Fans of modern experimental and electronic music are at least loosely familiar with Chicago-based record label Hausu Mountain. Run by two members of prolific experimental act Good Willsmith, Hausu Mountain touches on a little bit of everything one would want in the underground. Looking for serene ambient? They've got it. Jagged cut-and-paste beats to make for disconcerting hip-hop? Easy. Noise disguised as something far prettier? Pick from dozens of choices.
It makes sense, then, that something cut from the same sonic (if not philosophical) cloth as The Residents would appear on this label devoted to all things that straddle the boundary between discomforting and inviting sound. With The Secular Arm, Rick Weaver does more than just pay homage to the godfathers of quirk, and mercifully so. If you seek temporary delirium in the form of sound, read on.
As a member of Form A Log and a solo artist alike, Rick Weaver has been creating music that sounds like the combined effects of sleep deprivation and excessive caffeine intake for over a decade. While Weaver's reputation for crafting bizarre narratives is well established, The Secular Arm is evenly split between songs with lyrics and wordless experiments that let the listener's imagination fill in the gaps. It's fidgety and rarely stays in the same place for more than a moment or two, yet it also just makes sense. Music this scattered and bizarre tends to be more about weirdness for its own sake than actually listenable, yet Weaver bridges the gap, whether by accident or by force (it's unclear which, although that's half the charm).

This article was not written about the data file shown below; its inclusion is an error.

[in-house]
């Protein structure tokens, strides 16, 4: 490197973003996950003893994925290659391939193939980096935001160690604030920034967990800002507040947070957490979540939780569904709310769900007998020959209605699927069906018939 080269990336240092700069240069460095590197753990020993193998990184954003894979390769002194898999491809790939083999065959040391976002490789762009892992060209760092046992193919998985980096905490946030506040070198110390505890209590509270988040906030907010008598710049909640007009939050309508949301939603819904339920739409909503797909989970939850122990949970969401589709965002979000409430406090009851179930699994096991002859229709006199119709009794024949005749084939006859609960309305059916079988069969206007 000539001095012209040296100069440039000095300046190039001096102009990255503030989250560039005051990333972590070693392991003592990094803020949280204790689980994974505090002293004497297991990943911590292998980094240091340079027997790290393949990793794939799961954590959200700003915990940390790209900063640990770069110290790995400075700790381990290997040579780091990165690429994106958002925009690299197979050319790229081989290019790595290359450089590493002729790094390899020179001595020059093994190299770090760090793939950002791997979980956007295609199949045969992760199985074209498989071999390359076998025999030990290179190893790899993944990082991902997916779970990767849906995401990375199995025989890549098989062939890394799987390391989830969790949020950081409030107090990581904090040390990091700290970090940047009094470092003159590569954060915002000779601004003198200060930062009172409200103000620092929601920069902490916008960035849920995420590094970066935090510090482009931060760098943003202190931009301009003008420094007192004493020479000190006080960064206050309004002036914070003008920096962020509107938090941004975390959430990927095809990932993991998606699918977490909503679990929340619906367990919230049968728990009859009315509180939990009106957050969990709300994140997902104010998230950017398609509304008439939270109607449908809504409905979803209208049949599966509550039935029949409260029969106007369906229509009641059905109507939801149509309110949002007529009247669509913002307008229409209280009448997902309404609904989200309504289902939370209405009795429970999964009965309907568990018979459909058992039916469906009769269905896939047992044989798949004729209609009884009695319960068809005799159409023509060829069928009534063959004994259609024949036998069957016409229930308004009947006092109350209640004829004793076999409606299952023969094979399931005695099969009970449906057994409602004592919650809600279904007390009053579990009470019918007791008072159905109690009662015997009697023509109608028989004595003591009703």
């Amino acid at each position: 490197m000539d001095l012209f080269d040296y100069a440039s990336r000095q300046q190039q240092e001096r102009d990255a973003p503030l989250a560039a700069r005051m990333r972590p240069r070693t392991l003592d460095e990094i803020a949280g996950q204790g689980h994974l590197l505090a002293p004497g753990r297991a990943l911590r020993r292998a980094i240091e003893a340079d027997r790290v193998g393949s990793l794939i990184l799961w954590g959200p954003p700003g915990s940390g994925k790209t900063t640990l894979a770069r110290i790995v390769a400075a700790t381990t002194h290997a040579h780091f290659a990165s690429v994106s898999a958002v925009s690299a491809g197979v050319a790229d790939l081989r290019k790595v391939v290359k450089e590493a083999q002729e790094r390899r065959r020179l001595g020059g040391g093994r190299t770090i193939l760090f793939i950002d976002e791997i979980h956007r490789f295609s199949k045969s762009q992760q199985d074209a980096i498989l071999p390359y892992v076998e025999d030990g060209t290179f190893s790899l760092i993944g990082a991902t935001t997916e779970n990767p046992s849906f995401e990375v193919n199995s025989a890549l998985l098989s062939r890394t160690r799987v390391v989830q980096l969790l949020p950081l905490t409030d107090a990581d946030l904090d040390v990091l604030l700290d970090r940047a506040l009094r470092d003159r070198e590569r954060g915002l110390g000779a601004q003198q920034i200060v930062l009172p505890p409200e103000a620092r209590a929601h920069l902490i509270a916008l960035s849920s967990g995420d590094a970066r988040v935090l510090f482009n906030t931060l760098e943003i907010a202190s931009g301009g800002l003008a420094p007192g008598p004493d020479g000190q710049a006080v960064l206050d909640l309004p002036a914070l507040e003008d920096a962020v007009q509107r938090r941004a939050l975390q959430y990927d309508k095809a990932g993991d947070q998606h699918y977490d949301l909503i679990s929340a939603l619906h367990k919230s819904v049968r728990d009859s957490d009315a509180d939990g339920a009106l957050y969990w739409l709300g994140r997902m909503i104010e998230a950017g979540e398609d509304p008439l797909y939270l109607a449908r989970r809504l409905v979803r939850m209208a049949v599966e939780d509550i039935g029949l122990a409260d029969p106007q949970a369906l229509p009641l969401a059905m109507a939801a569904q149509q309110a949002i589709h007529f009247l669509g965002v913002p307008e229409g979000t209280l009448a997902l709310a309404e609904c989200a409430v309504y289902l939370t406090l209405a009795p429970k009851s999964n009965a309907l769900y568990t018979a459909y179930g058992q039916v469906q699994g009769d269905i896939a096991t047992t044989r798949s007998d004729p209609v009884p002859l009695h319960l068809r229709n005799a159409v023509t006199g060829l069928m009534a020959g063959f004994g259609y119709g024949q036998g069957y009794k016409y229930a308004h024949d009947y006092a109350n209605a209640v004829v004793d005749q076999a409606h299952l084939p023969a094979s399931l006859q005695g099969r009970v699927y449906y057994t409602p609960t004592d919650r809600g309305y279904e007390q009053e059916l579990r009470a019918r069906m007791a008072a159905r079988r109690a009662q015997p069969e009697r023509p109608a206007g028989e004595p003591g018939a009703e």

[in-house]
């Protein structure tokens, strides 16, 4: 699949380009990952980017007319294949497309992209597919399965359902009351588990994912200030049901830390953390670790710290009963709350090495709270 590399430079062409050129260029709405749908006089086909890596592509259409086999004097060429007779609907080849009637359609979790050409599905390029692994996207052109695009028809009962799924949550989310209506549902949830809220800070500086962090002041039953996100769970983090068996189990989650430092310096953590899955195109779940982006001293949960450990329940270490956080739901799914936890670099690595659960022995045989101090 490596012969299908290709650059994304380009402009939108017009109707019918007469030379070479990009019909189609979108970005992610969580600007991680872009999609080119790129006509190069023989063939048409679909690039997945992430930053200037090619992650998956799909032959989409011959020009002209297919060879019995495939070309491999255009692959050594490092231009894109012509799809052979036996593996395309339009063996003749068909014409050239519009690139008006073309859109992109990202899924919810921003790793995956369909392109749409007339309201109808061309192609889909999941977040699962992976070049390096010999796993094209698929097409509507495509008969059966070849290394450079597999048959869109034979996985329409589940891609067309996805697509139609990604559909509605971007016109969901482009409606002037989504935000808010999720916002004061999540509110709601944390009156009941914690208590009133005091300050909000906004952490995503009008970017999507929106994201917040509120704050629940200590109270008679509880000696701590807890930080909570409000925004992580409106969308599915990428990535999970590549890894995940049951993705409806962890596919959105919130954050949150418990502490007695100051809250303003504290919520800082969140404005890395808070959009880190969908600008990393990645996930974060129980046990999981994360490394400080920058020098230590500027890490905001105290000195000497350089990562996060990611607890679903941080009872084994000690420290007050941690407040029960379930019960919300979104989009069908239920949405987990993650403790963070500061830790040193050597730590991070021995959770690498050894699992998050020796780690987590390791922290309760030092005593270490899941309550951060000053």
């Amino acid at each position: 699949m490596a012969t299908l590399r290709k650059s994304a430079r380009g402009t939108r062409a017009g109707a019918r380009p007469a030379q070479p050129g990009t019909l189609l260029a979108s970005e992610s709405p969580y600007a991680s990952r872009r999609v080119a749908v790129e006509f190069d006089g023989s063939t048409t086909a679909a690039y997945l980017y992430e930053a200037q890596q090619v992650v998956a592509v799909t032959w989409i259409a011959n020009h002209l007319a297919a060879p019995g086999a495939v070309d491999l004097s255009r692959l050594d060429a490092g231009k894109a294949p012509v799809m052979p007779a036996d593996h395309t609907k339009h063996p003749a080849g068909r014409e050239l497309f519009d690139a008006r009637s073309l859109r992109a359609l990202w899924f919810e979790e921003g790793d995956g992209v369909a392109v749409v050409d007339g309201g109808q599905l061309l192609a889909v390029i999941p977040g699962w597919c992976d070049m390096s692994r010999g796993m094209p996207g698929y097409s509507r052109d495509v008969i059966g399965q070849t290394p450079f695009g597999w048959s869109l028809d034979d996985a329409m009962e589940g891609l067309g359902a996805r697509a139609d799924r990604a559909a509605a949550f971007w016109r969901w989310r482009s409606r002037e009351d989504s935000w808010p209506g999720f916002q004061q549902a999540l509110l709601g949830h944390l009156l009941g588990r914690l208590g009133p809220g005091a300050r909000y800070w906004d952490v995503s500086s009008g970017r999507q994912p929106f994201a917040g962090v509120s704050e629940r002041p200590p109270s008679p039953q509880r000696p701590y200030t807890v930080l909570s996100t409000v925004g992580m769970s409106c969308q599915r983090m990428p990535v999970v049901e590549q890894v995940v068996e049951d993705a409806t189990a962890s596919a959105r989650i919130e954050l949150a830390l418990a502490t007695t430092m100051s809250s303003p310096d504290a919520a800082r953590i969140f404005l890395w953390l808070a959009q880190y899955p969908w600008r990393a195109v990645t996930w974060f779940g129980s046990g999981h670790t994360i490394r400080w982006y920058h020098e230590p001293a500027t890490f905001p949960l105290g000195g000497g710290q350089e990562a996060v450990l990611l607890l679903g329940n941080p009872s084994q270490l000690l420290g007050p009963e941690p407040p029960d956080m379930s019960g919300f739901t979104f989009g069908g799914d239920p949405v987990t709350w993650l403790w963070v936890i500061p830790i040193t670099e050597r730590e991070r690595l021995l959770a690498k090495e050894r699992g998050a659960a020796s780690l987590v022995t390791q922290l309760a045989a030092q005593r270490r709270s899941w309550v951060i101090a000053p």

While the album starts off with a relatively direct electronic bent, by the time "Tin Tan (mono)" takes hold, it's clear that any musical element Weaver finds useful is fair game, whether it's moments that resemble musique concrete or conventional instruments like the guitar. From this point on, the ride gets considerably bumpier. The two different segments of the title track play out in a surprisingly dark fashion, but with a strong sense of humor and charm all the same. It's the balance that keeps The Secular Arm listenable at even its oddest moments, and it's this very sense of balance that seems nearly impossible. This is easily one of the strangest albums to reach these ears in quite some time, yet it's got as much sugary appeal as a pop record. This is unlikely to ever break out to mainstream success, but it's very easy to envision this charting on the end of year lists for the more eclectic and open-minded critics out there.
PR for this release was handled by the artist's label.